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Meteorological factors and El Nino Southern Oscillation are associated with paediatric varicella infections in Hong Kong, 2004–2010

  • J. Y. C. CHAN (a1), H. L. LIN (a2) (a3) and L. W. TIAN (a1) (a4)

Summary

Varicella accounts for substantial morbidities and remains a public health issue worldwide, especially in children. Little is known about the effect of meteorological variables on varicella infection risk for children. This study described the epidemiology of paediatric varicella notifications in Hong Kong from 2004 to 2010, and explored the association between paediatric varicella notifications in children aged <18 years and various meteorological factors using a time-stratified case-crossover model, with adjustment of potential confounding factors. The analysis found that daily mean temperature, atmospheric pressure and Southern Oscillation Index (SOI) were positively associated with paediatric varicella notifications. We found that an interquartile range (IQR) increase in temperature (8·38°C) at lag 1 day, a 9·50 hPa increase in atmospheric pressure for the current day, and a 21·91 unit increase in SOI for the current day may lead to an increase in daily cases of 5·19% [95% confidence interval (CI) 1·90–8·58], 5·77% (95% CI 3·01–8·61), and 4·32% (95% CI 2·98–5·68), respectively. An IQR increase in daily relative humidity (by 11·96%) was associated with a decrease in daily paediatric varicella (−2·79%, 95% CI −3·84 to −1·73). These findings suggest that meteorological factors might be important predictors of paediatric varicella infection in Hong Kong.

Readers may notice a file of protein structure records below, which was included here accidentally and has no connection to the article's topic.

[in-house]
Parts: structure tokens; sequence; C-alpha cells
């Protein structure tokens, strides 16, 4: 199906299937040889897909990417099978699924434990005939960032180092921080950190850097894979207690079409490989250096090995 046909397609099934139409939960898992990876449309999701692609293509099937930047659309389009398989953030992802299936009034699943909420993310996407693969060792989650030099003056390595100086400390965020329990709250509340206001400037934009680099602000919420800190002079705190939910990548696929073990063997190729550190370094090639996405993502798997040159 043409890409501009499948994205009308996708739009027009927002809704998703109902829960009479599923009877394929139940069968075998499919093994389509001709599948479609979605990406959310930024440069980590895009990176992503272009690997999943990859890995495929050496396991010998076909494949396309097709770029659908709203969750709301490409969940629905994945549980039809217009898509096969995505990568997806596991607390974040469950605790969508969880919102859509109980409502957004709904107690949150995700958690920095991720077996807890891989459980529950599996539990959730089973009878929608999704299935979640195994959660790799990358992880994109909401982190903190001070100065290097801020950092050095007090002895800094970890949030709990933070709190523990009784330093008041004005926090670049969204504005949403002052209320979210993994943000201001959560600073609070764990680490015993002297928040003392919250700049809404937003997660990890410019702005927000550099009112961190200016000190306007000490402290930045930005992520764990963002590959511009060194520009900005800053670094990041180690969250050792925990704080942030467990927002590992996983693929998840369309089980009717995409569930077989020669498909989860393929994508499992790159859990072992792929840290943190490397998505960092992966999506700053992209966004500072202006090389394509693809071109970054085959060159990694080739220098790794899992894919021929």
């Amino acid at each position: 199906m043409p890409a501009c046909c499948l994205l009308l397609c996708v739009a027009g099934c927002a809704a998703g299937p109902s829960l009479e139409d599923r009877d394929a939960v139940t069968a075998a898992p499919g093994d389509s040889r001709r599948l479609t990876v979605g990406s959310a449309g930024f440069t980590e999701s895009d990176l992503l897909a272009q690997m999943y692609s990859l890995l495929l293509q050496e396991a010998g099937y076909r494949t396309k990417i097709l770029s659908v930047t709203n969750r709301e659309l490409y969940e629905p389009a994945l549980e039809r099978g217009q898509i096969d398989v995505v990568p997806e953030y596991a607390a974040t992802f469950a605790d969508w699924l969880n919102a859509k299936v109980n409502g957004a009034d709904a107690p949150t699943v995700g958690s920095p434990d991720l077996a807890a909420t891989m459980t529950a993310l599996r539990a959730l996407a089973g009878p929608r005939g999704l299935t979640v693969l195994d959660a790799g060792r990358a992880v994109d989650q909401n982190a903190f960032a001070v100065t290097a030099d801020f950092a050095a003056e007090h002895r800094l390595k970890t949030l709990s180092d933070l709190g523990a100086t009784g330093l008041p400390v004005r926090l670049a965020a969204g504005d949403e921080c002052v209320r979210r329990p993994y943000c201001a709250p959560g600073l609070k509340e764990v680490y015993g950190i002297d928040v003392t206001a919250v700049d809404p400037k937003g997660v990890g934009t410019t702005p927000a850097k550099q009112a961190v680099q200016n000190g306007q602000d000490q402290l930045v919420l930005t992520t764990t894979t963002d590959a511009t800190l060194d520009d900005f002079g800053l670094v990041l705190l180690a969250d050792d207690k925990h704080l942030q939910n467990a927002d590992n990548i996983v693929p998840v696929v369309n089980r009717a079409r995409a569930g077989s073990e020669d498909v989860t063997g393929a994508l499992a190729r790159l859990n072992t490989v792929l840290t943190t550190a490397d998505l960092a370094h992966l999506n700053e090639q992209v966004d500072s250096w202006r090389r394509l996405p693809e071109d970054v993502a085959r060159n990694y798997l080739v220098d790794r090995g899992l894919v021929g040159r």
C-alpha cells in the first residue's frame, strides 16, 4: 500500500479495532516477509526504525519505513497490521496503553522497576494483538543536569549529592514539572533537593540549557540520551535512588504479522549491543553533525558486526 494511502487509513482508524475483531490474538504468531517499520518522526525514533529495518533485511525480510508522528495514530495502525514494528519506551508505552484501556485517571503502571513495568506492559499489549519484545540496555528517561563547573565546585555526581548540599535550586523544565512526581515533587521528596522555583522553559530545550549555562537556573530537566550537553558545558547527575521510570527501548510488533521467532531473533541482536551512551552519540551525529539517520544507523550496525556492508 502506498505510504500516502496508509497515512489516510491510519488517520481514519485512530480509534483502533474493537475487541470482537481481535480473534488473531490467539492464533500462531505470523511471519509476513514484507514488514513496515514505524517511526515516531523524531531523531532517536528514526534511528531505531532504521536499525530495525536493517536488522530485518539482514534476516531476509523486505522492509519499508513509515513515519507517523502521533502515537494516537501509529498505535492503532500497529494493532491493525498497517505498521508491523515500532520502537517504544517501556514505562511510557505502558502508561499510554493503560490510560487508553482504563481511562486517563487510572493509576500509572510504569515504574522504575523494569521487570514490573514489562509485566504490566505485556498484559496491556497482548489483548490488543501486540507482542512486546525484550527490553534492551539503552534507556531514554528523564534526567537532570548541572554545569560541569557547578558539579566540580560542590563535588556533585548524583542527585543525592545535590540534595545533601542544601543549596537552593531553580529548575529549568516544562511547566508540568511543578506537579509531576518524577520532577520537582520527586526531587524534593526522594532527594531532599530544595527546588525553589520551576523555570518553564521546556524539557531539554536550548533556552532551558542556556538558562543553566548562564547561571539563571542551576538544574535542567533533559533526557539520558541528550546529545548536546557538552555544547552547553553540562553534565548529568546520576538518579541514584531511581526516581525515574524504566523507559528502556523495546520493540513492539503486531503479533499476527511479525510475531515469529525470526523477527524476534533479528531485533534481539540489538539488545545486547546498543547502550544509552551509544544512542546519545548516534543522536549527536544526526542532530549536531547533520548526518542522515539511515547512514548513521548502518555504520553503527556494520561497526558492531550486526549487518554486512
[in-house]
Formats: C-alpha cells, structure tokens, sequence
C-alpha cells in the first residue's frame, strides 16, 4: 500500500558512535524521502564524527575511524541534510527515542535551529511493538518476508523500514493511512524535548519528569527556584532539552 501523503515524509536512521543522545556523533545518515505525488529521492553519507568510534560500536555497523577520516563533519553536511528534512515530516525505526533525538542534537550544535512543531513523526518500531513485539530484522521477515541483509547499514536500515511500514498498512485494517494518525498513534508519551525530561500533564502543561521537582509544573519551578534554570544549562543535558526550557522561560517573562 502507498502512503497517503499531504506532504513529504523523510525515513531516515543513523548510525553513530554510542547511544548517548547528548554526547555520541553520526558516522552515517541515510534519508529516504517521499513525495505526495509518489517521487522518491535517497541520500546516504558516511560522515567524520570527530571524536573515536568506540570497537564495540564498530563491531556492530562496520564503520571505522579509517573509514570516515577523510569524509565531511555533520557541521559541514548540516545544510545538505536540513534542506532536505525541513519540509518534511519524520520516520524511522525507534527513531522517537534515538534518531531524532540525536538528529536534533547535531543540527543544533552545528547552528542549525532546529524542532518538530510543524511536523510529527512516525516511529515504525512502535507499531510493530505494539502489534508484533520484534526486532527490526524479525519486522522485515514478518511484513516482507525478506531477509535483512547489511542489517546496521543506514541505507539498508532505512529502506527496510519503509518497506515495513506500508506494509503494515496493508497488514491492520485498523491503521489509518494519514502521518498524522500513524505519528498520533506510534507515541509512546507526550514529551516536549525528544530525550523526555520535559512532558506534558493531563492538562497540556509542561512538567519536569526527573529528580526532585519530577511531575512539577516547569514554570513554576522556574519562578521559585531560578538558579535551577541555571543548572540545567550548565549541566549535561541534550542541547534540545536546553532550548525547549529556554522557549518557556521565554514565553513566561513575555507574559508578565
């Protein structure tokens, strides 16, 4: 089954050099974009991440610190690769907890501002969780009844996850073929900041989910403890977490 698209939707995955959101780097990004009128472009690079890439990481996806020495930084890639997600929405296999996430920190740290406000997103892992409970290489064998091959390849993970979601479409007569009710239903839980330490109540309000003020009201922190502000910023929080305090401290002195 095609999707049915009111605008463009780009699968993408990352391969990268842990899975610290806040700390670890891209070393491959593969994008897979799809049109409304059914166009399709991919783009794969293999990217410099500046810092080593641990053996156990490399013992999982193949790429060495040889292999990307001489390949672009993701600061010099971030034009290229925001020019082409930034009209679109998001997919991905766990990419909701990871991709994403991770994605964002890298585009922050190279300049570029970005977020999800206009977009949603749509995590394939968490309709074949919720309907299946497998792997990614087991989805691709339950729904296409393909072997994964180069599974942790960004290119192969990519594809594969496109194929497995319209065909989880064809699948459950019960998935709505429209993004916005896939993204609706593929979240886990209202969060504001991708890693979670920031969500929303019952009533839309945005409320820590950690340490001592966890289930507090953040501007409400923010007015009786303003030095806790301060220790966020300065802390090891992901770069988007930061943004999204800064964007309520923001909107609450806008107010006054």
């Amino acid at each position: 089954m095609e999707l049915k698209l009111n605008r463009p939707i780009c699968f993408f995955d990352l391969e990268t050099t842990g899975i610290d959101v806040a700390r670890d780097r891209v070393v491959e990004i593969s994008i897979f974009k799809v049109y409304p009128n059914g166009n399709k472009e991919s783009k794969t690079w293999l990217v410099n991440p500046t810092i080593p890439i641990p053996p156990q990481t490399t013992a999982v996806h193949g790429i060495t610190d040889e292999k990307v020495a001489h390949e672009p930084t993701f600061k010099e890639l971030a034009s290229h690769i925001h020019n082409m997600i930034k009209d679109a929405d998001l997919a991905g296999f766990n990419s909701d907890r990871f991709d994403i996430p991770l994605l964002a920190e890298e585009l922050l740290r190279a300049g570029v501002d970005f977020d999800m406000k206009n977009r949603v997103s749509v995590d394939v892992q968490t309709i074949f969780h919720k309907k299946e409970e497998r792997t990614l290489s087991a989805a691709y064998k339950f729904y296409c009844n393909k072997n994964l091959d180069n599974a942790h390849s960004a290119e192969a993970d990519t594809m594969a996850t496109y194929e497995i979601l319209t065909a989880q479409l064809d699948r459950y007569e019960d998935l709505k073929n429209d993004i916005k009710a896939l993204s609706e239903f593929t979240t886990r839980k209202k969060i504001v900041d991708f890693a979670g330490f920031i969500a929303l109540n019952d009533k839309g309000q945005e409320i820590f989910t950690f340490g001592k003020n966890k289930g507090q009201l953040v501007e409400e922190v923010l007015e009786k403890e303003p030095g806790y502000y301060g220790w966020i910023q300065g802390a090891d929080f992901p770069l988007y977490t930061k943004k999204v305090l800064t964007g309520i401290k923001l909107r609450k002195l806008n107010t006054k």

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Corresponding author

* Author for correspondence: Professor L. W. Tian, 4/F, The Jockey Club School of Public Health and Primary Care, Prince of Wales Hospital, Shatin, New Territories, Hong Kong. (Email: linweit@cuhk.edu.hk)

References

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Meteorological factors and El Nino Southern Oscillation are associated with paediatric varicella infections in Hong Kong, 2004–2010

  • J. Y. C. CHAN (a1), H. L. LIN (a2) (a3) and L. W. TIAN (a1) (a4)

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